Negron pointed out Scott signed a law last year that gives priority to Everglades restoration projects that reduce discharges and declared a state of emergency because of last summer’s algae blooms.

“I don’t expect the governor to put the priorities of
the House and Senate in his initial budget,” Negron said. “I have the burden of proof to convince him and to convince my colleagues.”

Scott’s office said he’s focusing on $215 million to complete storage projects already on the books, according to a Q&A budget proposal sheet. Those planned and in-progress projects include the ongoing construction of the C-44 Canal reservoir to clean and store runoff that flows into the St. Lucie River.

Audubon Florida Executive Director Eric Draper noted the St. Lucie and Caloosahatchee rivers still fared well in Scott’s proposal, mainly $40 million toward a 50/50 matching grant for local communities affected by algae blooms to connect to sewer lines.

Septic tanks, whether leaky or fully functioning, have been found to be a major cause of pollution in the St. Lucie River, according to a Harbor Branch Oceanographic Institute study Martin County commissioned last year. That’s because Florida’s underground water is very close to the surface where the tanks are located. Advocates of the land buy say waste from septic tanks should be addressed, but they point out last summer’s algae blooms started in Lake Okeechobee and flowed into the St. Lucie River with discharges.

Scott also proposed these solutions to algae blooms:

• Removing muck from the Indian River Lagoon and Caloosahatchee River;

• Finishing existing Everglades restoration projects with $250 million allocated for various projects;

• Buying land needed for reservoirs for the C-23 and C-24 canals, which flow into the North Fork of the St. Lucie River.


Scott hasn’t publicly opposed or supported Negron’s push to buy land south of Lake Okeechobee, but his appointees at the South Florida Water Management District have said the state already owns enough land.

Scott’s proposed budget is another obstacle to a bill Negron is pushing that mandates the district to look for willing sellers and the Legislature to borrow half of the $2.4 billion cost of the reservoir. The federal government would foot the other half.

The House isn’t “ready” to borrow money when Florida is losing revenue and dealing with soaring Medicaid and education costs, GOP Speaker Richard Corcoran said hours after the bill was filed Thursday.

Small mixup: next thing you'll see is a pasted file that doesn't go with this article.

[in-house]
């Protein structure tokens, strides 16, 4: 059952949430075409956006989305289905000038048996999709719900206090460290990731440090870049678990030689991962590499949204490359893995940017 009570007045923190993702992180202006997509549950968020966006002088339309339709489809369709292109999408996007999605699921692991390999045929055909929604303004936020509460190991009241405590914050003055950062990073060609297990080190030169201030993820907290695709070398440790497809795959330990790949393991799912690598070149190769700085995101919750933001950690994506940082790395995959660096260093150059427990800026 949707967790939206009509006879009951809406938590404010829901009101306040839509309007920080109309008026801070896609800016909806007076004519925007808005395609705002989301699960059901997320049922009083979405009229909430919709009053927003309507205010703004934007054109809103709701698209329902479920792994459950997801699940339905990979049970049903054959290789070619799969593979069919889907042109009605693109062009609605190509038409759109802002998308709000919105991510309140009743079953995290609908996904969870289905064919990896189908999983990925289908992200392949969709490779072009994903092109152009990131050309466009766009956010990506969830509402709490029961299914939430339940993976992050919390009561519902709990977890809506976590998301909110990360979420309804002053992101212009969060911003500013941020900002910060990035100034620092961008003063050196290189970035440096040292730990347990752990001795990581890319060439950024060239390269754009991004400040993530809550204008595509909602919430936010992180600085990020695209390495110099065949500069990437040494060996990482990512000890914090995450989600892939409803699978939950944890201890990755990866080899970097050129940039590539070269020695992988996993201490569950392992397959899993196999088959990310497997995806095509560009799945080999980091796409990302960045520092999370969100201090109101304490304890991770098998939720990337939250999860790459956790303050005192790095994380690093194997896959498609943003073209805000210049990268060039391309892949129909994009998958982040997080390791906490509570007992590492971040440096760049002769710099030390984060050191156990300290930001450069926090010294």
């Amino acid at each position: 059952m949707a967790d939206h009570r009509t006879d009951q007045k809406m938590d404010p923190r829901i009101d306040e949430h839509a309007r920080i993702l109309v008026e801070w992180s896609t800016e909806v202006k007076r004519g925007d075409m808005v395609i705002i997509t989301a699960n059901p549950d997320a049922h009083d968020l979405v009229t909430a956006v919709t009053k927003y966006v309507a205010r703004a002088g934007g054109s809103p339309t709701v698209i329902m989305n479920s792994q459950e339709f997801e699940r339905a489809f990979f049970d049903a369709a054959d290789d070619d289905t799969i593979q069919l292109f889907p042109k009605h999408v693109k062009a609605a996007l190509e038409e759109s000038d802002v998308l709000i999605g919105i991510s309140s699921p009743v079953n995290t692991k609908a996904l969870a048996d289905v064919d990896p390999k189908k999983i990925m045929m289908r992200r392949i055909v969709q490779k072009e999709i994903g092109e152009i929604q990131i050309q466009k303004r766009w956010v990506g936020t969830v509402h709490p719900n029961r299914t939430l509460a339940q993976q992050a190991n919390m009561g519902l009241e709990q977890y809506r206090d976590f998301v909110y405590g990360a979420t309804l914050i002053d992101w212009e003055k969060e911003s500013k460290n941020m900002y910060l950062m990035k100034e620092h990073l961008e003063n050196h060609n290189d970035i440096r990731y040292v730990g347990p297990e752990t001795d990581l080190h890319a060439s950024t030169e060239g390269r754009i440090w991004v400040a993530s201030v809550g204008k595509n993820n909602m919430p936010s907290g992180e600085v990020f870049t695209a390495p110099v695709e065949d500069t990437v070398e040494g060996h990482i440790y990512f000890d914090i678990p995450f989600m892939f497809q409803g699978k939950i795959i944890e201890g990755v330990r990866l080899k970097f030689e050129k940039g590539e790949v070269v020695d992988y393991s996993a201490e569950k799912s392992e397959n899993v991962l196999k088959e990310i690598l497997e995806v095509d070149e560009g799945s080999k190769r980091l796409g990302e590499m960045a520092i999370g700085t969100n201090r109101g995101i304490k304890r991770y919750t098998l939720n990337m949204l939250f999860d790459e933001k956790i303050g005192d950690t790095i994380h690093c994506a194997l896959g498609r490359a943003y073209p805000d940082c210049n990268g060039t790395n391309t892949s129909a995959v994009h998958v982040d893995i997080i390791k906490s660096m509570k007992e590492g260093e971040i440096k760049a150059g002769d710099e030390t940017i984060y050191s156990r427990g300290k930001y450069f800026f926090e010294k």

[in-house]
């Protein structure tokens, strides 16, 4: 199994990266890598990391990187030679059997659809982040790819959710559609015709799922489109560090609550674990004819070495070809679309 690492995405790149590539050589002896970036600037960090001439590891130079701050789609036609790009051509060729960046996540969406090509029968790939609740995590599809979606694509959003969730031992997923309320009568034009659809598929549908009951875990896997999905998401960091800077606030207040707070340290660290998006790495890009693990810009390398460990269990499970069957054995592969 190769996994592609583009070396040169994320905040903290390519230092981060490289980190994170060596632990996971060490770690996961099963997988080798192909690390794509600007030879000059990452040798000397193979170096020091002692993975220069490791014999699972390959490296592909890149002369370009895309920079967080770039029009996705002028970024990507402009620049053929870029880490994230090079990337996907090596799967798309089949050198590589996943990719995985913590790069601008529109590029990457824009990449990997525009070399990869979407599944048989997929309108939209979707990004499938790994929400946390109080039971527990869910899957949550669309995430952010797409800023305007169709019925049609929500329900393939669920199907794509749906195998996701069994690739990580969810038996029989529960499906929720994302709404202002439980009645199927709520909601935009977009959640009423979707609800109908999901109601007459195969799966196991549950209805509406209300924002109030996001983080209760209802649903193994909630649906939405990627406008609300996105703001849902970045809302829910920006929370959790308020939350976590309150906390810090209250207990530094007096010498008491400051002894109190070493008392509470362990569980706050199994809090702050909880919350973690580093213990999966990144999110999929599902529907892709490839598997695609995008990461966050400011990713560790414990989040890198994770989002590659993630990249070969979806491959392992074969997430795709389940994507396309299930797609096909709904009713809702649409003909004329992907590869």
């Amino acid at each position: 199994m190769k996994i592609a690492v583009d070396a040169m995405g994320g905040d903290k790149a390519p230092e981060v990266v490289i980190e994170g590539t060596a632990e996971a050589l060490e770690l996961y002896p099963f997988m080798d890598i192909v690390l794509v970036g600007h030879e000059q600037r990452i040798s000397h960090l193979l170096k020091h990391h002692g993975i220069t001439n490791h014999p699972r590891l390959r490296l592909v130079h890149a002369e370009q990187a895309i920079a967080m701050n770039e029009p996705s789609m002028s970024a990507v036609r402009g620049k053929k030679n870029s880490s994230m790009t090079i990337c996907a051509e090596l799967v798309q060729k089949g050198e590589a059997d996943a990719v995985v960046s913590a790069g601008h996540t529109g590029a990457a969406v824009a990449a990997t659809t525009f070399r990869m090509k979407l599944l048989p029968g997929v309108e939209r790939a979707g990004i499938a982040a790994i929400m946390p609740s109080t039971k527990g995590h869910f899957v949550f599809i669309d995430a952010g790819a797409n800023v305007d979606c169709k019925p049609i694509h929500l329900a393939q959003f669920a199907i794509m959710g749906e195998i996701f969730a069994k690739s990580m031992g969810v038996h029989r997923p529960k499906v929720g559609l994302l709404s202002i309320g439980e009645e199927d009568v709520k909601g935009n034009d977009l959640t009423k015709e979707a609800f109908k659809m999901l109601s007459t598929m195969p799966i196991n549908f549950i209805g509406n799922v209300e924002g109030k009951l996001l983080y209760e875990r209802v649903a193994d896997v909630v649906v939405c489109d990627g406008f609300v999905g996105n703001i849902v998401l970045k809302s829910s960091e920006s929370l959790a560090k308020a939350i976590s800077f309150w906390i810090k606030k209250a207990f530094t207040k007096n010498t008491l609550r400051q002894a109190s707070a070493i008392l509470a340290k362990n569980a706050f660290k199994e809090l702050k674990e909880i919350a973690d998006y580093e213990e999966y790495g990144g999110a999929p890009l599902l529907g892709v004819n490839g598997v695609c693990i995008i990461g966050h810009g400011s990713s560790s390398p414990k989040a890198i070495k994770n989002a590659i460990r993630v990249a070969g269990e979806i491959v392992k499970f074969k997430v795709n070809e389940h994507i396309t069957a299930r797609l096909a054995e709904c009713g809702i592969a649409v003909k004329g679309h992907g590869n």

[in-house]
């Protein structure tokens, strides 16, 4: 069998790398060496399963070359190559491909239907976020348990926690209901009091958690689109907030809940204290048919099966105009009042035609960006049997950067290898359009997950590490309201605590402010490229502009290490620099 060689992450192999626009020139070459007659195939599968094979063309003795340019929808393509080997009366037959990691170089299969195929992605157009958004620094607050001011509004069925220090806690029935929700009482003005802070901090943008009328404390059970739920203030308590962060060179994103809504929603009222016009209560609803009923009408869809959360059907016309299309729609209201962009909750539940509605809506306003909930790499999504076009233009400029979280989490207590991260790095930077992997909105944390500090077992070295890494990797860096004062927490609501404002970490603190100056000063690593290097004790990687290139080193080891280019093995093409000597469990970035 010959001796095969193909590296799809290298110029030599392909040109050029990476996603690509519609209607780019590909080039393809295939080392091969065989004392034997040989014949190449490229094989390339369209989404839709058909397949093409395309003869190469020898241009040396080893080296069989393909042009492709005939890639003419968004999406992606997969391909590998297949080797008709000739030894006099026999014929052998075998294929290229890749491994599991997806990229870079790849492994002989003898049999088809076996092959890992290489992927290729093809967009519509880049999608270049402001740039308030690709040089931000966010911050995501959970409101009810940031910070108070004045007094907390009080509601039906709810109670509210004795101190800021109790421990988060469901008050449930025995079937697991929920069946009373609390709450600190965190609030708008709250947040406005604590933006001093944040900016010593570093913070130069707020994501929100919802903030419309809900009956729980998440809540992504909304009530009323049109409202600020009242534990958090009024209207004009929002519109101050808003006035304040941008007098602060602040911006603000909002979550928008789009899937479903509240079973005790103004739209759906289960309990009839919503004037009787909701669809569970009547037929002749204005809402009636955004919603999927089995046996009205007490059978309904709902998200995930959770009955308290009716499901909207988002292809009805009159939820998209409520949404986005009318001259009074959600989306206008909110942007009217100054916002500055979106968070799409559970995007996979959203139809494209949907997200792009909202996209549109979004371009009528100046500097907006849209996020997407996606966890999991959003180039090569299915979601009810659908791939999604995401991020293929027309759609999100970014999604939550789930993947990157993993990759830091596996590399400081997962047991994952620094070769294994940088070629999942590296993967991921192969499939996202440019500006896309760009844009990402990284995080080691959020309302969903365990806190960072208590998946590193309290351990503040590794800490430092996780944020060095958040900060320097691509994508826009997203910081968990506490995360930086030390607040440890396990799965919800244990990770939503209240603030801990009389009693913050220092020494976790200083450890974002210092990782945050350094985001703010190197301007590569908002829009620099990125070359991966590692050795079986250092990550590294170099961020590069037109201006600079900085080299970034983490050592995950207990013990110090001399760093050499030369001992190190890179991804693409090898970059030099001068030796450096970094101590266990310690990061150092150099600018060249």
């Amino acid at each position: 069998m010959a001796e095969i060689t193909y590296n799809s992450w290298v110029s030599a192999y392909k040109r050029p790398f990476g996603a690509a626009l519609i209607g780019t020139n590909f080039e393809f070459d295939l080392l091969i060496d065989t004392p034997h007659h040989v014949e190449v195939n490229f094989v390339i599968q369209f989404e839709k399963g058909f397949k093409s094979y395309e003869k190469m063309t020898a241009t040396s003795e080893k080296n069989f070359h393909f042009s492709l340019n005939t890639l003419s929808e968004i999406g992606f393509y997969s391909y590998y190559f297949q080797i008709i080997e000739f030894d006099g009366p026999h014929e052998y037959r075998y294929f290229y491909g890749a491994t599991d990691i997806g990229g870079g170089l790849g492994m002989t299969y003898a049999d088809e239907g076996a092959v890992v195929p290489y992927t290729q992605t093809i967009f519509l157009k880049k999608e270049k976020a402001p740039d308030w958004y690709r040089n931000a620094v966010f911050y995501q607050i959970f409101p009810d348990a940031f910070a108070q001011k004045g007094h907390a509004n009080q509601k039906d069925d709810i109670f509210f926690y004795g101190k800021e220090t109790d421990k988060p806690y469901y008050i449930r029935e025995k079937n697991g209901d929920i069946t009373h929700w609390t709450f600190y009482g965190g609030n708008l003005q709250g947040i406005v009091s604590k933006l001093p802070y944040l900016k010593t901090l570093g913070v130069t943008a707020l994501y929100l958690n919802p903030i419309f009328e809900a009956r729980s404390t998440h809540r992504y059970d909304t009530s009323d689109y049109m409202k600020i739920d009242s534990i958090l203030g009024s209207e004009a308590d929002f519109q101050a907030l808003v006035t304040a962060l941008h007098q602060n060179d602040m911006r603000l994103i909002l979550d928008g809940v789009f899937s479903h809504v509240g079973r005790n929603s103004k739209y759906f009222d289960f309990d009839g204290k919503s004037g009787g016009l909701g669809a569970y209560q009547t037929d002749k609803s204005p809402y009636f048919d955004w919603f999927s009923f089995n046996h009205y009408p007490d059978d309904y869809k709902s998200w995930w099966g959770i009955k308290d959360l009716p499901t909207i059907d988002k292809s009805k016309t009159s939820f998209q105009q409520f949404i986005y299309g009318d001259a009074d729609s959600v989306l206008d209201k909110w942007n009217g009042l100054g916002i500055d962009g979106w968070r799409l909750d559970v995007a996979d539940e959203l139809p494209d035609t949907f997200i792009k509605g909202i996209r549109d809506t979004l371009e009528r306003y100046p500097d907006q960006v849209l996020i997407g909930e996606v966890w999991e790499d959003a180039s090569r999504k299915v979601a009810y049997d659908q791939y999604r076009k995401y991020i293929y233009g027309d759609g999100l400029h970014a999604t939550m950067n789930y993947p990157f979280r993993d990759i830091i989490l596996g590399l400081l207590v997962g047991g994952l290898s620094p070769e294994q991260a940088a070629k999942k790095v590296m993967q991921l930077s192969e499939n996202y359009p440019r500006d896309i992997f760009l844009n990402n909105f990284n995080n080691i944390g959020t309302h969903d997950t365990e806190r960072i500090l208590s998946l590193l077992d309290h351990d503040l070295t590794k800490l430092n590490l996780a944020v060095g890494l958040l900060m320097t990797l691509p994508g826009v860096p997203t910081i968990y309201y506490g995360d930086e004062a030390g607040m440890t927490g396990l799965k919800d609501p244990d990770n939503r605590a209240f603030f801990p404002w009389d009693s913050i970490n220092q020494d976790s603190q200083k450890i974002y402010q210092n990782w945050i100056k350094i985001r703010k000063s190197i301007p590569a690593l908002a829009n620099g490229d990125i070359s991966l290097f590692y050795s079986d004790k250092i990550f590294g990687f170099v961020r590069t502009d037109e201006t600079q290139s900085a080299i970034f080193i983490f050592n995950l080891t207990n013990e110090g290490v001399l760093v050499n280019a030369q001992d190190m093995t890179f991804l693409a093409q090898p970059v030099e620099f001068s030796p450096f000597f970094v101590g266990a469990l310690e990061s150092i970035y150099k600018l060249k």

Another point of contention in previous legislative sessions has been how much land the state should buy for preservation under the Florida Forever program. Scott proposed $25.5 million for the program this year, with just less than half of it going into land for parks. He didn’t recommend any money to pay agricultural landowners not to develop their land, a program that received $35 million last year.

Draper said he wishes Scott had asked for more for land purchases. The Legislature has been reluctant to buy more land because it costs money to manage it.

“There’s a lot of good things in the budget,” Draper said, “but land acquisition is where we wish (Scott) had done a little bit more.”

Titusville break leaks 14,000 gallons of sewage into Indian River Lagoon

screen-shot-2017-01-30-at-8-16-53-amDEP assesses sewage spills on a case-by-case basis when determining whether to fine a utility or require other actions. The state agency considers how serious the violation was; was it a first-time violator or a chronic offender; was the sewage release inadvertent or beyond the utility’s “reasonable control,” Ashley Gardner, DEP spokeswoman, said via email. DEP also considers whether “any damage to the environment be undone or remediated quickly,” Gardner said.

“In this case, it was determined that the spill was caused by a split in the line that was out of the facility’s control, and they repaired it in a timely manner with minimal impact to the environment,” Gardner said. “The department is waiting on a few final pieces of information in order to complete its review of the incident and ensure that no further corrective actions will be needed.”

Contact Waymer at 321-242-3663 or Follow him on Twitter @JWayEnviro

Calusa Waterkeeper Celebration

What: A Party!
When: 6PM to 10PM on Thursday, February 16thcalusa_logo_bluescale_2